Part 3 starts with Dmitry busily immersed in his Moscow life and expecting Anna’s image to have filtered out of his memories within a month. Not so. He discovers himself in love with her and finds life without her “clipped and wingless.” He travels to Anna’s town to see her, only to find her house virtually sealed off by “a long gray fence studded with nails.” That is the first of a series of images of hardness, constriction, and enclosure. They symbolize the difficulty and sadness of a love between people both married to others. Anna’s town is the apotheosis of grayness: the fence, a gray carpet in the hotel room, a gray cloth covering the bed, the inkwell on the desk gray with dust.

Dmitry finds Anna attending a first night performance in the local theater. In the scene describing their reunion there, the tone of the tale assumes dramatic tension. Both speak in anxious, short, urgent exclamatory phrases. Dmitry, now realizing that his heart belongs to Anna, treats her deferentially and no longer worries whether onlookers can see them embracing. The best that they can do, however, is to meet on the theater’s narrow and gloomy staircase. She swears that she will visit him in Moscow and does so in part 4.

In Moscow, Anna and Dmitry find a pathetically marginal happiness together. Chekhov contrasts the scene in her hotel room there with that in part 2. Dmitry is now soft and considerate with Anna, no longer slightly bored and irritated. For the first time, he finds himself loving a woman unselfishly. The story’s concluding mood is one of gentle melancholia, of mingled joy and pain and sadness.


(Comprehensive Guide to Short Stories, Critical Edition)

The story begins with a description of a bored banker, Dmitrii Gurov, on vacation in the southern Russian city of Yalta. Idly attentive toward the other vacationers, Gurov takes special interest in a recent arrival to the resort town, a young woman named Anna Sergeevna von Diederitz, who strolls along the embankment with her little dog. Judging from her appearance, Gurov decides that she is a married woman alone and bored on her vacation. Although he too is married, he has had many affairs, and he becomes excited by the prospect of having a brief affair with this stranger. Beckoning her dog toward him, he uses the pet as an excuse to strike up a conversation with her, and within a short time they develop an easy air of companionship.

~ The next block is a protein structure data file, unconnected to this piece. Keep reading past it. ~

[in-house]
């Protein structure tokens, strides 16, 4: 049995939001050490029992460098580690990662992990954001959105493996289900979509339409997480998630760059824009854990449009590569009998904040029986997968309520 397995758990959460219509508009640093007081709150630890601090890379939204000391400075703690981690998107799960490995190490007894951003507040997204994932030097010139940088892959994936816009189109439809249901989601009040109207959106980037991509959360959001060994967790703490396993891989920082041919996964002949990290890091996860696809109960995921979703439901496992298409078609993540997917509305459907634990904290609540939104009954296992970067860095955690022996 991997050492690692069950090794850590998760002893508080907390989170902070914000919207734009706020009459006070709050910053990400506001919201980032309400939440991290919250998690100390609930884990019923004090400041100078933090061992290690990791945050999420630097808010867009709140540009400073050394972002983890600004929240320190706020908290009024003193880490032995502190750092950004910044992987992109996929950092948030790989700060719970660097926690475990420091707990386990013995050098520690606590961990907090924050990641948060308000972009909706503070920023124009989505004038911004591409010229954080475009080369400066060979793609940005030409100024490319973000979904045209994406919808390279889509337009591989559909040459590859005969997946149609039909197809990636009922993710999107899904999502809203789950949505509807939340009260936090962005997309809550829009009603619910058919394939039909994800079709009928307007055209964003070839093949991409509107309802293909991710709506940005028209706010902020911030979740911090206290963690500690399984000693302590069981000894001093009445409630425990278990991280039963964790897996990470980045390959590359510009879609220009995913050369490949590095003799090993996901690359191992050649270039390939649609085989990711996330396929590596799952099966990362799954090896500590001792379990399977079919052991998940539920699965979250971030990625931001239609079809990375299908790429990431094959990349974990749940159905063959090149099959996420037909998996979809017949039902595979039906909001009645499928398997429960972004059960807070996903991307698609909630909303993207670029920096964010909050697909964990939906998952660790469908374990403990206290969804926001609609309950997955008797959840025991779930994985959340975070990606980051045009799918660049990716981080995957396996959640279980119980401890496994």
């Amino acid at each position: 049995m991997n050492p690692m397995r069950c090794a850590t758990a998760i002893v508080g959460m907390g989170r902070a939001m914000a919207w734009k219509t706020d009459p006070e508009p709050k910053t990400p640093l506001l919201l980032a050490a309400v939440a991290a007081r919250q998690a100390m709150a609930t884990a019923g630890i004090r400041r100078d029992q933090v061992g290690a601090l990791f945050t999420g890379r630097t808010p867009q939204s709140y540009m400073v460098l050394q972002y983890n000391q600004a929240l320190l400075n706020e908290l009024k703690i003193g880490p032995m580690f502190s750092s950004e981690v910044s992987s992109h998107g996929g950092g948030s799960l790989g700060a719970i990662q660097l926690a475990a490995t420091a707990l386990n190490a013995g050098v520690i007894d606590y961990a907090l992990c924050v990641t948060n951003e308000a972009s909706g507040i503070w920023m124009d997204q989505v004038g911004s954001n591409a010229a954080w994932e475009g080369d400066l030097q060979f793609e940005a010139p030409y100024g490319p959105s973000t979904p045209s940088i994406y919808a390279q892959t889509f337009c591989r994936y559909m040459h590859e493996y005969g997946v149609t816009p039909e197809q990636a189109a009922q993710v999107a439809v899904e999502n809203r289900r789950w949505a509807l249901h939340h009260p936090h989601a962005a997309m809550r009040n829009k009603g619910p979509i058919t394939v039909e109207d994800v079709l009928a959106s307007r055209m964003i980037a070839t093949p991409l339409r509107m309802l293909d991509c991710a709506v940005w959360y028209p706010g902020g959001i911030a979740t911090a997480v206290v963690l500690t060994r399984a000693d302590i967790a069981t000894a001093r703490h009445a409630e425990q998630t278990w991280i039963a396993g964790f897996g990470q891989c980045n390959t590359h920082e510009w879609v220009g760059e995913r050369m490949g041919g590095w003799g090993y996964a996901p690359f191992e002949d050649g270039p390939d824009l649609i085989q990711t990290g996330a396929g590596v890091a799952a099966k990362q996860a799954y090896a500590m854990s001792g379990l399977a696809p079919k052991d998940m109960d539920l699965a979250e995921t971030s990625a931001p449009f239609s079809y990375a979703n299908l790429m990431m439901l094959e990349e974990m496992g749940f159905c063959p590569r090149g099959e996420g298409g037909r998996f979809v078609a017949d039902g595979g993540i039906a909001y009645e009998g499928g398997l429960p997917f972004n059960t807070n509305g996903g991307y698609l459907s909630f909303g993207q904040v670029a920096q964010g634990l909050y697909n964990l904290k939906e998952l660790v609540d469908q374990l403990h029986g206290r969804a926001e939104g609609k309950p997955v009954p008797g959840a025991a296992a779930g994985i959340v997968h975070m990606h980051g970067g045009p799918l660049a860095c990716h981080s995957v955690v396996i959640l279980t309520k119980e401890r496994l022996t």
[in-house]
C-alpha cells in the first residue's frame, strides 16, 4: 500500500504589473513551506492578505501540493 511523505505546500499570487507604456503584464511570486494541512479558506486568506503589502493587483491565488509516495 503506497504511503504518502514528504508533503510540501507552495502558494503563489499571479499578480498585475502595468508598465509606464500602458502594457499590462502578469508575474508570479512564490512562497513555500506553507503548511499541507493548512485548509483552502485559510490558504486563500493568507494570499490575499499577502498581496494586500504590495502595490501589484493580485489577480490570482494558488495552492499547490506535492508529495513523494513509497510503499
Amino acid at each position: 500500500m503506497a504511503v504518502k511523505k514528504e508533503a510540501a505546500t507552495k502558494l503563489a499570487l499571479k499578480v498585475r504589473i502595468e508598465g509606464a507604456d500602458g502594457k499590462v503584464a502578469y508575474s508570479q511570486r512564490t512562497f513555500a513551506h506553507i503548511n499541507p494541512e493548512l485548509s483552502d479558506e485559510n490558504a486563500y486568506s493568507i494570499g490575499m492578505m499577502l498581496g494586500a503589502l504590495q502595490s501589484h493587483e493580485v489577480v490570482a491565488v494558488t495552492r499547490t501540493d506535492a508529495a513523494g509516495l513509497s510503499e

Anton Chekhov next depicts the pair after a week has passed. It is a warm, windy day, and the two go down to the pier to watch a ship come in. As the crowd around the ship gradually dissipates, Gurov asks Anna Sergeevna if she wishes to go for a ride. Suddenly, on an impulse, he embraces her and kisses her. He then suggests that they go to her room. The next scene portrays Anna Sergeevna and Gurov in her room; they have just made love for the first time. She is distraught because she feels guilty, not only because she has deceived her husband but also because she has discovered that she has been deceiving herself for a long time. She tells Gurov that she was twenty when she married her husband and has since realized that he is nothing but a flunky. Anna Sergeevna, on the other hand, wants to live, to experience life. Now she believes that her infidelity has proved her to be a petty, vulgar woman and that Gurov will not respect her. Gurov listens to this confession with an attitude of boredom and irritation. He feels that her repentance is unexpected and out of place. Nevertheless, he comforts her, and within a short time her gaiety returns.